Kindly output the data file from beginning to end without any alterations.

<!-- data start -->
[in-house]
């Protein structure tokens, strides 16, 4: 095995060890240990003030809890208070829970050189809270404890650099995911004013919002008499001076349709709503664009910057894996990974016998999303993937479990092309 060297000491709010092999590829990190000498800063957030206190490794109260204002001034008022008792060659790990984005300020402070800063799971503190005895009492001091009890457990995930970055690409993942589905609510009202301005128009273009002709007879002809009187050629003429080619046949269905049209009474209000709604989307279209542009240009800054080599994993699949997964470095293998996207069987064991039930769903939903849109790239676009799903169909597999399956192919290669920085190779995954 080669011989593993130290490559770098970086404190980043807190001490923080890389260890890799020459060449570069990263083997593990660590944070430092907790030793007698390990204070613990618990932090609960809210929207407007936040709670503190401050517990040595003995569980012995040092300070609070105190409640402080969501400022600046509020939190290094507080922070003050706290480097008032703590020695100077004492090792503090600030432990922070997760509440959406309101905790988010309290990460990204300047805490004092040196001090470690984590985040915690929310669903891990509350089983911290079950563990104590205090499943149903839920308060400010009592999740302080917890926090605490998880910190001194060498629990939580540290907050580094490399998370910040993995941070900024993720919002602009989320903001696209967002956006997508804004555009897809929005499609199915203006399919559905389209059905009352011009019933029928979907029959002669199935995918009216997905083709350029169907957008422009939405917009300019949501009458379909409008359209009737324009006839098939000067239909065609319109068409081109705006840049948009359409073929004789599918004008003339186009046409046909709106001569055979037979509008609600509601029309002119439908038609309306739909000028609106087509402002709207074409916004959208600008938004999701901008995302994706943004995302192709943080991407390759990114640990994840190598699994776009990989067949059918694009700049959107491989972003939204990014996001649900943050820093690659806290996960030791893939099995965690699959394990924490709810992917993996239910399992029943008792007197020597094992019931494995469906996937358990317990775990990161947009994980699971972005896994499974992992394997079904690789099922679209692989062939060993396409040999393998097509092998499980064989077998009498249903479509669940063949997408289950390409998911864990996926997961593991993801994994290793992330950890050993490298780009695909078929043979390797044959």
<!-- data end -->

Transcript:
[in-house]
């Protein structure tokens, strides 16, 4: 095995060890240990003030809890208070829970050189809270404890650099995911004013919002008499001076349709709503664009910057894996990974016998999303993937479990092309 060297000491709010092999590829990190000498800063957030206190490794109260204002001034008022008792060659790990984005300020402070800063799971503190005895009492001091009890457990995930970055690409993942589905609510009202301005128009273009002709007879002809009187050629003429080619046949269905049209009474209000709604989307279209542009240009800054080599994993699949997964470095293998996207069987064991039930769903939903849109790239676009799903169909597999399956192919290669920085190779995954 080669011989593993130290490559770098970086404190980043807190001490923080890389260890890799020459060449570069990263083997593990660590944070430092907790030793007698390990204070613990618990932090609960809210929207407007936040709670503190401050517990040595003995569980012995040092300070609070105190409640402080969501400022600046509020939190290094507080922070003050706290480097008032703590020695100077004492090792503090600030432990922070997760509440959406309101905790988010309290990460990204300047805490004092040196001090470690984590985040915690929310669903891990509350089983911290079950563990104590205090499943149903839920308060400010009592999740302080917890926090605490998880910190001194060498629990939580540290907050580094490399998370910040993995941070900024993720919002602009989320903001696209967002956006997508804004555009897809929005499609199915203006399919559905389209059905009352011009019933029928979907029959002669199935995918009216997905083709350029169907957008422009939405917009300019949501009458379909409008359209009737324009006839098939000067239909065609319109068409081109705006840049948009359409073929004789599918004008003339186009046409046909709106001569055979037979509008609600509601029309002119439908038609309306739909000028609106087509402002709207074409916004959208600008938004999701901008995302994706943004995302192709943080991407390759990114640990994840190598699994776009990989067949059918694009700049959107491989972003939204990014996001649900943050820093690659806290996960030791893939099995965690699959394990924490709810992917993996239910399992029943008792007197020597094992019931494995469906996937358990317990775990990161947009994980699971972005896994499974992992394997079904690789099922679209692989062939060993396409040999393998097509092998499980064989077998009498249903479509669940063949997408289950390409998911864990996926997961593991993801994994290793992330950890050993490298780009695909078929043979390797044959």